5 Steps to Earning a 90th-Percentile MCAT Score

Famous Notre Dame football coach Lou Holtz once remarked, “When my teams took second place, the fans called me an idiot. A guy who finished last in medical school is still called a ‘doctor’. Hardly seems fair.”
Lou’s pithy comment may be true for students already in medical school. However, if you are a premed student, finishing last, or even in the middle of the pack, dooms your chances of going to a quality medical school. Every year, students face fierce competition. Scoring “above average” isn’t enough. To be highly competitive as an out-of-state applicant at schools across the country, you need a strong MCAT score—usually in the 90th percentile or above.

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5 Ways to Study for the MCAT Using Your Smart Phone

You can do almost anything with your smart phone these days. You can video call a friend in China, order pizza with the click of a button, and even see in the dark! So, if your smart phone can help you do these and an almost infinitely large number of other things, then why can’t you use it to study for the MCAT? In this article, I am going to show you that you not only can, but should use your smart phone to study for the MCAT. Here are 5 ways that you can start using your iPhone to study for the MCAT right now:

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4 Ways to Address a Low MCAT Score on Your AMCAS Application

low MCAT score

Overcoming a low MCAT score on your AMCAS application can feel daunting. Can they really judge my whole application by my performance on one 8 hour block of life!!? Sadly, most schools do put extensive emphasis on MCAT scores. However, a low score is not the end of the world if you are within the range of applicants to a particular school. Ask yourself: What do medical schools look for? The answer is more dynamic than just a good MCAT score…

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Critical Reading: Building Analysis and Reasoning Skills with Confidence

Anyone who has taken or studied for the MCAT Critical Analysis and Reasoning Skills (CARS)—or any other critical reading test—will tell you that these tests can be incredibly challenging. Why is that true, given that people studying for the MCAT CARS are typically good students? There are several reasons why. Part of the challenge is the subject matter in the passages. Many individuals have not read extensively outside of their disciplines–especially in the humanities and social sciences. Another challenge is that many people today aren’t used to reading material that is written much above the high school level, even college students. Thus, many readers are uneasy with complex sentence structures and elaborate or abstract language. In addition, analyzing and reasoning from material in a new discipline or in a style that is unfamiliar to you is difficult. It can require extra thought for anyone. However, these and other reading challenges don’t need to be roadblocks to your success when you take the MCAT or any other test that involves critical reading. Critical reading, analysis, and reasoning are skills that can be learned and practiced. This article is designed to help you understand the skills you’ll need to read effectively and approach testing for the MCAT CARS and other critical reading tests.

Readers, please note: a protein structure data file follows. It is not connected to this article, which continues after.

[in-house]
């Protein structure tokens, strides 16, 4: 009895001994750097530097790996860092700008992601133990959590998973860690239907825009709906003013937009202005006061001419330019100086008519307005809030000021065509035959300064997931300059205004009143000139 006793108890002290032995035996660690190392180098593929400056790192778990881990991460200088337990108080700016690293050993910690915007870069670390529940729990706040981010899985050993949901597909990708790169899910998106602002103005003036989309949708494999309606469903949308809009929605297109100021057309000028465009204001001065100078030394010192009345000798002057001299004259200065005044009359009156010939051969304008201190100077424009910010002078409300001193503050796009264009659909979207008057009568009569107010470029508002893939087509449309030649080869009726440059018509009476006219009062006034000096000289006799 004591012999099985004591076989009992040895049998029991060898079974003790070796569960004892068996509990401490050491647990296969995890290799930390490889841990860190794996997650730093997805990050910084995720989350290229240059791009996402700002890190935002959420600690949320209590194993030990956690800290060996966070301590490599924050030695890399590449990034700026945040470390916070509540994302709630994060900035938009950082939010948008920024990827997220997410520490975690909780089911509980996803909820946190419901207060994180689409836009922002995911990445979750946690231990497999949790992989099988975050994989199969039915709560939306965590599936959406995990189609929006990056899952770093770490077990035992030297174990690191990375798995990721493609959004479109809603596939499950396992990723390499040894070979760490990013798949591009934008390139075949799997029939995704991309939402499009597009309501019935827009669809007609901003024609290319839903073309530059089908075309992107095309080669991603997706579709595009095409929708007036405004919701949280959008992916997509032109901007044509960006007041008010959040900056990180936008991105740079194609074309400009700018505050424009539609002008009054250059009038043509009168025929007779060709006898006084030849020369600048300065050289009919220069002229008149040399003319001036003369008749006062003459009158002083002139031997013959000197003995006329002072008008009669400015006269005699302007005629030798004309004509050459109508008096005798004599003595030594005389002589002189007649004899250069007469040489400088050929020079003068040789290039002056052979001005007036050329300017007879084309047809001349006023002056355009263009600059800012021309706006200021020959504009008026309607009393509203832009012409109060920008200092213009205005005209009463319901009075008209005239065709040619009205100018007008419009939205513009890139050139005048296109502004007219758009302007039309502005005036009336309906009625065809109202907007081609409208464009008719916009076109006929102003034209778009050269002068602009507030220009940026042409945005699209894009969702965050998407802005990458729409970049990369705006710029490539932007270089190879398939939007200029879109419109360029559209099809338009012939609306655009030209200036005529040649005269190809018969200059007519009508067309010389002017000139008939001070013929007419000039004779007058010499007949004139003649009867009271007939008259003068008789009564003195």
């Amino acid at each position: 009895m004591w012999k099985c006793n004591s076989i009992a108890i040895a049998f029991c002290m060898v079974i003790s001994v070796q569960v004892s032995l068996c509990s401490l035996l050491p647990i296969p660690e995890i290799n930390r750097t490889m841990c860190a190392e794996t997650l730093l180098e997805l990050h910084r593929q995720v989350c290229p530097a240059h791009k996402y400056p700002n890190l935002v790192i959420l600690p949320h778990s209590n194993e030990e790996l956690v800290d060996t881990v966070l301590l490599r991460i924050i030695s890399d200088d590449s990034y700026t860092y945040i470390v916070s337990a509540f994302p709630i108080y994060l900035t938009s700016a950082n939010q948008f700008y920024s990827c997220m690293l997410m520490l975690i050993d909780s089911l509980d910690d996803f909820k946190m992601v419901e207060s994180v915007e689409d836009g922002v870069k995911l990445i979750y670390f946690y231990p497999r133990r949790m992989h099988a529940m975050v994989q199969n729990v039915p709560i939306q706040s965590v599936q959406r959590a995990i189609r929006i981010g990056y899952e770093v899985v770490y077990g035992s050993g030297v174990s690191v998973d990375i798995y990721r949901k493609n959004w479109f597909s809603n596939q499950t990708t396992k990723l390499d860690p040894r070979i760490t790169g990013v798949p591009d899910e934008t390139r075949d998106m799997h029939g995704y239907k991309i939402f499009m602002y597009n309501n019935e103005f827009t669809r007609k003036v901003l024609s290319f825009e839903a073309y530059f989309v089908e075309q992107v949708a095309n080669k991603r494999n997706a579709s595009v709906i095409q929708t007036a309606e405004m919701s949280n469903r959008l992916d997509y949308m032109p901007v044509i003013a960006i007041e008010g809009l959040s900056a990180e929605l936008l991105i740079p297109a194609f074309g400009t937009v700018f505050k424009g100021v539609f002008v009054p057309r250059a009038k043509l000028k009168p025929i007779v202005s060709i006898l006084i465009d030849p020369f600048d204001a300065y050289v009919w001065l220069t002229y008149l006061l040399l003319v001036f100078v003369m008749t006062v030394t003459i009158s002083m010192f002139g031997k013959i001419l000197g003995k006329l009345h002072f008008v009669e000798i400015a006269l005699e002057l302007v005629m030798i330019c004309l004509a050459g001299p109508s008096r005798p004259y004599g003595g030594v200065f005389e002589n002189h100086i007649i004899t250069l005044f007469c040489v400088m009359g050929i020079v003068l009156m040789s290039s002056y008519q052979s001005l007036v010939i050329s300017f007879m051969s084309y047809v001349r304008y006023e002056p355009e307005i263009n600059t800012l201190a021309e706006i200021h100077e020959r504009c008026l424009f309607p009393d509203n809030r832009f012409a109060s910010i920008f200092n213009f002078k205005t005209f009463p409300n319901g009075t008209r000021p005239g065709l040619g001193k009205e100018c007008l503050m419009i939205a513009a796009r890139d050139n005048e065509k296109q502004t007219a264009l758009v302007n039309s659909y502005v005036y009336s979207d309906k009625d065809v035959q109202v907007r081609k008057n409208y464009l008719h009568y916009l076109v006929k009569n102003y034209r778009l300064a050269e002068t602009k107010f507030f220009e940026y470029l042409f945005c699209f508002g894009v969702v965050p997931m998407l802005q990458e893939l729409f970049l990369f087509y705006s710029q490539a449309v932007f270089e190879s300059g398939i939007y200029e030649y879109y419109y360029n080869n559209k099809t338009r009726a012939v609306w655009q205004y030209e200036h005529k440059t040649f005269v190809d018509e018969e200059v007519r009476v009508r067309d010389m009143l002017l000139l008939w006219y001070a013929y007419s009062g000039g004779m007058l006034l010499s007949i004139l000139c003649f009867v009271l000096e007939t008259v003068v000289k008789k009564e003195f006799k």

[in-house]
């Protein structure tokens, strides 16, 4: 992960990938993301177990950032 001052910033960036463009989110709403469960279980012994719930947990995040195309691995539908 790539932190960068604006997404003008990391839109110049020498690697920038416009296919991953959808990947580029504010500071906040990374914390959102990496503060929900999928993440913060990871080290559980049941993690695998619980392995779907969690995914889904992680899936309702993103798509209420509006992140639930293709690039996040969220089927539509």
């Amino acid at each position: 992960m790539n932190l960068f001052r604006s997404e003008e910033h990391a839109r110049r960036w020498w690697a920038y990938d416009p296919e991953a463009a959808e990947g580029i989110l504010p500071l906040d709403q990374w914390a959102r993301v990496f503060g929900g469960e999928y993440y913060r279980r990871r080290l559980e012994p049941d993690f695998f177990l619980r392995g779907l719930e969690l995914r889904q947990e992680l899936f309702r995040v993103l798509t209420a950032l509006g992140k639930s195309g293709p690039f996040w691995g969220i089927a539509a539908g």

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Conquering Organic Chemistry

Organic Chemistry is a hurdle every premed must undertake. For many, it can dissuade you from pursuing your dreams of becoming a physician. This guide is here to prevent that, and instead help you come to terms with the beast commonly referred to as “orgo” or “ochem.”
First and foremost, let’s debunk a couple myths surrounding the subject.

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Study Like It’s Game Day

Preparing for an exam is the same as preparing for any other major event you might encounter. Just like a football player prepares for Friday night’s game or a pianist practices for their upcoming recital, preparation should be completed just like it is the main event. When preparing for a major exam, set the scene up like it is the day of the test.
First order of business is finding a location that is most conducive to studying for you. This might be a quiet location like the library, a place with background noise like a coffee shop, or your favorite nook on campus. Finding the correct place to study for you is very important for concentration and retention of information. If the location does not provide you with the ability to focus on your studies, then try a new place until you find what works best.

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How to use a Pea Plant to Increase your USMLE, COMLEX, and Shelf Exam Scores

80/20 principle